Reasons for initiating and continuing drug use: findings from qualitative interviews with opioid overdose survivors

Type: Poster Presentation
Date: November 2022


Carlos Andres Hoyos-Cespedes, Ranjani Paradise, Jeffrey Desmarais, Jaylen Clarke, Alykhan Nurani, Shannon E. O’Malley, Angela R. Bazzi, Simeon Kimmel, Sunday Taylor, Daniel Dooley. “Reasons for initiating and continuing drug use: findings from qualitative interviews with opioid overdose survivors.” Presented at the 2022 APHA Annual Meeting and Expo (poster). Boston, MA.


Background: Opioid overdose deaths continue to rise in Boston, MA (Massachusetts Department of Public Health, 2021). Understanding reasons why people start and continue using opioids can help inform prevention and treatment strategies.

Methods: We conducted a qualitative research study that included surveys and interviews with Boston residents who had survived an opioid overdose. Interviews happened between January and September 2021, were conducted between 3 weeks and 3 months after their most recent overdose, and explored participants’ drug use history and perspectives on substance use and treatment. The Framework Method was used as the analysis approach.

Results: Most (74.1%) of our 59 participants reported starting to use opioids as teens (aged 15-17) or young adults (aged 18-29). Almost all reported recent polysubstance use, mostly involving opioids and stimulants, and many described heroin and/or fentanyl as causing problems in their lives. Overdose survivors described the circumstances when they started using opioids, with common reasons for initiation including exposure to drug use through friends/family, coping with stress or mental health issues, experiencing traumatic events, and dealing with a physical injury or pain. Participants shared their motivations for continued drug use, with some relating it to coping with ongoing trauma and stress, and others attributing it to their addiction severity.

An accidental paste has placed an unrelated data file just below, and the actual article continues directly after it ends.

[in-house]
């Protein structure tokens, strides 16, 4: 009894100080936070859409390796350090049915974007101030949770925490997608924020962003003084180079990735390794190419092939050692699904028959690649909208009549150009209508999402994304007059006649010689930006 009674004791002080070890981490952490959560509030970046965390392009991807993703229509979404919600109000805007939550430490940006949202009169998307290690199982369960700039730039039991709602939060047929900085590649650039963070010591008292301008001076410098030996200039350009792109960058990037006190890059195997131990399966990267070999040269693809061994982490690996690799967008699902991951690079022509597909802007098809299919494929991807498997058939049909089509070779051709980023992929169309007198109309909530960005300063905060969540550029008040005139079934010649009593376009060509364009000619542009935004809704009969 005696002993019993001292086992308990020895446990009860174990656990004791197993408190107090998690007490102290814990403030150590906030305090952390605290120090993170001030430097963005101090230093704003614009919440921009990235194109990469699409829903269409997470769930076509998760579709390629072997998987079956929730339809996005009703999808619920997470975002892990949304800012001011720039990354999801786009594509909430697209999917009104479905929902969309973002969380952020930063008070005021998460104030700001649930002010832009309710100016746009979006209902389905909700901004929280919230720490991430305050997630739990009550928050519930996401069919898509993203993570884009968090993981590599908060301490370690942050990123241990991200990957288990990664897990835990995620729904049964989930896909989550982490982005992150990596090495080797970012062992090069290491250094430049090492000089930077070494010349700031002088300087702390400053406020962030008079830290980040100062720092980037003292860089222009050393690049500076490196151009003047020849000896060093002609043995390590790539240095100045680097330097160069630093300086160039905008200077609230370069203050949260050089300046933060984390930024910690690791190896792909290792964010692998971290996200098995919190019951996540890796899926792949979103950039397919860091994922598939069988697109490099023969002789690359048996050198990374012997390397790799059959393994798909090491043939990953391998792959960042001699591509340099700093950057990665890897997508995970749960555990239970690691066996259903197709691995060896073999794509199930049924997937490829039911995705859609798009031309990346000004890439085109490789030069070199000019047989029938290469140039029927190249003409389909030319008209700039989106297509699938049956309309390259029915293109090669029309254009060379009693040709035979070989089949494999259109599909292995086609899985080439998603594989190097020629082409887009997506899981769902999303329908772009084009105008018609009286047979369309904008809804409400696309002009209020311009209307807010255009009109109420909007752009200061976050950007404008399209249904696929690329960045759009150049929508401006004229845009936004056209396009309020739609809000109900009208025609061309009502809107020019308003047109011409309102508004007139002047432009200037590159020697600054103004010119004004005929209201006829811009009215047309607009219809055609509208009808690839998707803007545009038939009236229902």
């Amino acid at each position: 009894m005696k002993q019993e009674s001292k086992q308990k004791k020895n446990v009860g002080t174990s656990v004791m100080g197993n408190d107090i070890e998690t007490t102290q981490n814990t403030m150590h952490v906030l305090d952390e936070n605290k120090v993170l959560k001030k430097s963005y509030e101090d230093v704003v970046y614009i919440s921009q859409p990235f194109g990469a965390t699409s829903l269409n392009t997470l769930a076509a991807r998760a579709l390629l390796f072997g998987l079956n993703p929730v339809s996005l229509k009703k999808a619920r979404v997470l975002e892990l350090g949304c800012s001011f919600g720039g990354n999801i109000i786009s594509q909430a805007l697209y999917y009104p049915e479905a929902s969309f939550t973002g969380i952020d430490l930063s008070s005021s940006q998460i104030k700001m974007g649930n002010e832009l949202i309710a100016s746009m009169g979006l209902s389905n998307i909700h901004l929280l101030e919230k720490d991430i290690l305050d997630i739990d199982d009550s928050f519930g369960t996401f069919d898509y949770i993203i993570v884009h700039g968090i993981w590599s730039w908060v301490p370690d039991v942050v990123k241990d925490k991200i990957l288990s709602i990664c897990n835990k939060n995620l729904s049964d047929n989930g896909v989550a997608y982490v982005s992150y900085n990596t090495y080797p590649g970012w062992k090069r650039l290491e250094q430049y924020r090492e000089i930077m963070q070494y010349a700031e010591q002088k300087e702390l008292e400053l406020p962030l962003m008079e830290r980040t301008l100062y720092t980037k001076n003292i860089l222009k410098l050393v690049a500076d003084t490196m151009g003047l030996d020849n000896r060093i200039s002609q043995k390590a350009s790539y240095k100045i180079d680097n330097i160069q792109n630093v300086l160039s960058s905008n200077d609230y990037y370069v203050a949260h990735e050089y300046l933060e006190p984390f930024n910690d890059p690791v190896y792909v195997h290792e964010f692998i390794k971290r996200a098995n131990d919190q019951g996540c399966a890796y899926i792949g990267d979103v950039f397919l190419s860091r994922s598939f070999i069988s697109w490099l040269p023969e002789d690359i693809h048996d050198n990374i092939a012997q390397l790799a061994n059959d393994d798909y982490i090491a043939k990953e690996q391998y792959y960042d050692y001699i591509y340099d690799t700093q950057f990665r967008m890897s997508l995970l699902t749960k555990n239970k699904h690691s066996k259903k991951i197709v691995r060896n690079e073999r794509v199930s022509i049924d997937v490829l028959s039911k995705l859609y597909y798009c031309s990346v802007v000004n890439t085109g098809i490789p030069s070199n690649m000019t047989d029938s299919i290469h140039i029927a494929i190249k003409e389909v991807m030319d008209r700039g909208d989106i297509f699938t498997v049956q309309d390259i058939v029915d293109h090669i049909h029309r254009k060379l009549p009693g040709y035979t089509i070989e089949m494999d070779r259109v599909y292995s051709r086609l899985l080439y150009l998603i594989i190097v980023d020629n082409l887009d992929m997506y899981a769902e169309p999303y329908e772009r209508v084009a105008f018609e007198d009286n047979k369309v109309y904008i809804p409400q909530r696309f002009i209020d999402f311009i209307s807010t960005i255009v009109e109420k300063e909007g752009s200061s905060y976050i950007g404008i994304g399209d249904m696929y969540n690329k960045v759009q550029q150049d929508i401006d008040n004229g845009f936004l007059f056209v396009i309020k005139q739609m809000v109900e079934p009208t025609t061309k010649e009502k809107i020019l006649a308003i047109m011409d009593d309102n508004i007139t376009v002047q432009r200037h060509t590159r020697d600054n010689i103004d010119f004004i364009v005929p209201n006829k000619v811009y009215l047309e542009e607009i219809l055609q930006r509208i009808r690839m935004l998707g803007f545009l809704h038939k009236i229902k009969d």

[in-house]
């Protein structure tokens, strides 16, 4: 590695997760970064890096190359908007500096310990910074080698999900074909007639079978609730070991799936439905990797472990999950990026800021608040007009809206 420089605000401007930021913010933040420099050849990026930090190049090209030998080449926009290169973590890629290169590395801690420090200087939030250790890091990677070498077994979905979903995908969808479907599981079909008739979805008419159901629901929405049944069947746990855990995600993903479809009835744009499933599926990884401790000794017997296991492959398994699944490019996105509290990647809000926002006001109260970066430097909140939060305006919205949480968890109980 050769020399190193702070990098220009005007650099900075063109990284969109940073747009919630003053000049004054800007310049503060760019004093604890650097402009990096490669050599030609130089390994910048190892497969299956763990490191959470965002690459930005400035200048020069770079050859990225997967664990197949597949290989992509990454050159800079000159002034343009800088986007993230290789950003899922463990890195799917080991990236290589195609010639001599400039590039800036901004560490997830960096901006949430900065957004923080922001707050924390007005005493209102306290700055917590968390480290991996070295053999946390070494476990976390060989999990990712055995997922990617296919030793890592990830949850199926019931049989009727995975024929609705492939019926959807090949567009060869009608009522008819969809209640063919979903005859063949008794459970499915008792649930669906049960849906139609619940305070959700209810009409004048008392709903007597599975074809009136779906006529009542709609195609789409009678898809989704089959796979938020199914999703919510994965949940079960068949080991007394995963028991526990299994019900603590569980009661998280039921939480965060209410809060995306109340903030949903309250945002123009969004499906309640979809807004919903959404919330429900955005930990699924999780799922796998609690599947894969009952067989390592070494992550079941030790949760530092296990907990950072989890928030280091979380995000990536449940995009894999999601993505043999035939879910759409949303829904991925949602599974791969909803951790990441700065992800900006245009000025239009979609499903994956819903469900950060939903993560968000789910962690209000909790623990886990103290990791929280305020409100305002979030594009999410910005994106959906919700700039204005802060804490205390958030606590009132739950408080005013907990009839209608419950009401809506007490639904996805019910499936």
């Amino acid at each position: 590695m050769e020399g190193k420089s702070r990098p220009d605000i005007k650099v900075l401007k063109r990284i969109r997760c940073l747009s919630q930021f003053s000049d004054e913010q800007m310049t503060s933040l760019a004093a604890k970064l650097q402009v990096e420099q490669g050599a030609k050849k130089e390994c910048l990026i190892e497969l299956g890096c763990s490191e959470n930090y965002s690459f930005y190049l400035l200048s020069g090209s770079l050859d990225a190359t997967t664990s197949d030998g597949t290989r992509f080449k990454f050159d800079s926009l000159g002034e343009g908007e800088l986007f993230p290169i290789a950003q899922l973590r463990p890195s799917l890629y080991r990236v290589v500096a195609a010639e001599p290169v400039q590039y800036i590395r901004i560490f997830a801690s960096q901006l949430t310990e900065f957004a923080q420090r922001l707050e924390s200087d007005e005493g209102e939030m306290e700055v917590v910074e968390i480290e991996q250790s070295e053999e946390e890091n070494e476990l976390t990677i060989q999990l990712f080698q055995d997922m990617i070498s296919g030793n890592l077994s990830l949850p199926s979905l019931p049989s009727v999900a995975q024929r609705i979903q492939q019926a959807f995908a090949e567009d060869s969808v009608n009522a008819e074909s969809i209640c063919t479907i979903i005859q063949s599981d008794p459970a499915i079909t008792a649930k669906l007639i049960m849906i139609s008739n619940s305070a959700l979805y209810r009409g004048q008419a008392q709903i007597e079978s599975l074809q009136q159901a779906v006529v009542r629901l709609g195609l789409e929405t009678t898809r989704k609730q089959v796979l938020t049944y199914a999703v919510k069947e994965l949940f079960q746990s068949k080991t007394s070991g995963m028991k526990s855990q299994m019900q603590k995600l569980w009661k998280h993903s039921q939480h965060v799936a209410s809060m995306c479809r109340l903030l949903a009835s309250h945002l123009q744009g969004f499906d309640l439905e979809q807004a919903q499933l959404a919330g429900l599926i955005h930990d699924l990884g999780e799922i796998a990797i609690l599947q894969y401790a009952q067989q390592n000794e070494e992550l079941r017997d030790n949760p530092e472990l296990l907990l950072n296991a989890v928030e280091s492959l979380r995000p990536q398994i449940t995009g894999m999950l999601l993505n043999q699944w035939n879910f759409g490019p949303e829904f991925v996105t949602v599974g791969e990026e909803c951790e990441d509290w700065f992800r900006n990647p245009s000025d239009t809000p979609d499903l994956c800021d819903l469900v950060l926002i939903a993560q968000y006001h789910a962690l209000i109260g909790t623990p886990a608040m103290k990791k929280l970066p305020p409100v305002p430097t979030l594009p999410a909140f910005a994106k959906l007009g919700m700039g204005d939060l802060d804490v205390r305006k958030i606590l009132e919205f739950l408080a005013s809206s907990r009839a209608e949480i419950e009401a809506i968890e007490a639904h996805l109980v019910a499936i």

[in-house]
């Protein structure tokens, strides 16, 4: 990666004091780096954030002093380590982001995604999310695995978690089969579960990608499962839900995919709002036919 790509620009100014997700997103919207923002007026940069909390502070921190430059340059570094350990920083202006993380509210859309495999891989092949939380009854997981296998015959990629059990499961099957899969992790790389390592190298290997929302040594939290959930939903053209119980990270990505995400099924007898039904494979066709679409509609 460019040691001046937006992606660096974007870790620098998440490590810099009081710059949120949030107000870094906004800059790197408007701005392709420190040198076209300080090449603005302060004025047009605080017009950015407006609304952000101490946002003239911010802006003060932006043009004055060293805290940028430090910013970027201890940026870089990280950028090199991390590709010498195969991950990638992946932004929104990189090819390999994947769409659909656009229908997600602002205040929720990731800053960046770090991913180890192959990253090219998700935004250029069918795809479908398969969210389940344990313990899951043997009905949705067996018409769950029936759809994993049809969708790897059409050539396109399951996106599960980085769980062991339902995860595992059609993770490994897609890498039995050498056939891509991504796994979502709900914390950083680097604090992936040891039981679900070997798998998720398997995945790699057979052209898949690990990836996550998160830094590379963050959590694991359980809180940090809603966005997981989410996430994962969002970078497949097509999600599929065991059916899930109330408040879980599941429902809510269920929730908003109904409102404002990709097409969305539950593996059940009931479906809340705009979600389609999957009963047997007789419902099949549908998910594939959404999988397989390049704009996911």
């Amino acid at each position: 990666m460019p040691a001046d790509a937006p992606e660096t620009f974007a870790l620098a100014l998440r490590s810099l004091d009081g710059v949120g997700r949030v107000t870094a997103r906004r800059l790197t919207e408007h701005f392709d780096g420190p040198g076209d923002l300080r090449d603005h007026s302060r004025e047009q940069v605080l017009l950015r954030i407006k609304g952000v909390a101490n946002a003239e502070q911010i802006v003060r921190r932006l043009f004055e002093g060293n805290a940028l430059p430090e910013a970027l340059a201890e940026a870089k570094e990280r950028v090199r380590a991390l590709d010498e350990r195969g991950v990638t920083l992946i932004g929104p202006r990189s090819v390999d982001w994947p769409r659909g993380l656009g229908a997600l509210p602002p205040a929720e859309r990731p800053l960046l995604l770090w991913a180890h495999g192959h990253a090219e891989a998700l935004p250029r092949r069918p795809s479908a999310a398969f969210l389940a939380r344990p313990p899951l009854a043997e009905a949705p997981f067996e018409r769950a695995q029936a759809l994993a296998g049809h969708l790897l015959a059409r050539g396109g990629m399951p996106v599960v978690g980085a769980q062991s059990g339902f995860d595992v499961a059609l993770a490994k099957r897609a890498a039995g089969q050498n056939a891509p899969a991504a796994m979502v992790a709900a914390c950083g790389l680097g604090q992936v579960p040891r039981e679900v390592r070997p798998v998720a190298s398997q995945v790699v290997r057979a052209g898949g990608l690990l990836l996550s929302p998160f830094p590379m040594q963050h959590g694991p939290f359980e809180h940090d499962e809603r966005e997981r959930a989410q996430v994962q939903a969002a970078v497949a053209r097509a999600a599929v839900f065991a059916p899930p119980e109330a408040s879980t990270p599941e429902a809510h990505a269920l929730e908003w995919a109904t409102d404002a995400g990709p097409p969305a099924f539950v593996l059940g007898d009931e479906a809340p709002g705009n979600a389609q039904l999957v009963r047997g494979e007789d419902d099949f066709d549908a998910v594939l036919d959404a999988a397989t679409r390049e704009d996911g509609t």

Conclusion: Among overdose survivors in Boston, trauma and mental health concerns were common reasons for initiating and continuing opioid use, despite recognizing its negative consequences. These results suggest that trauma-informed approaches, structures to foster prosocial relationships, and mental health supports should be incorporated into prevention and treatment strategies.

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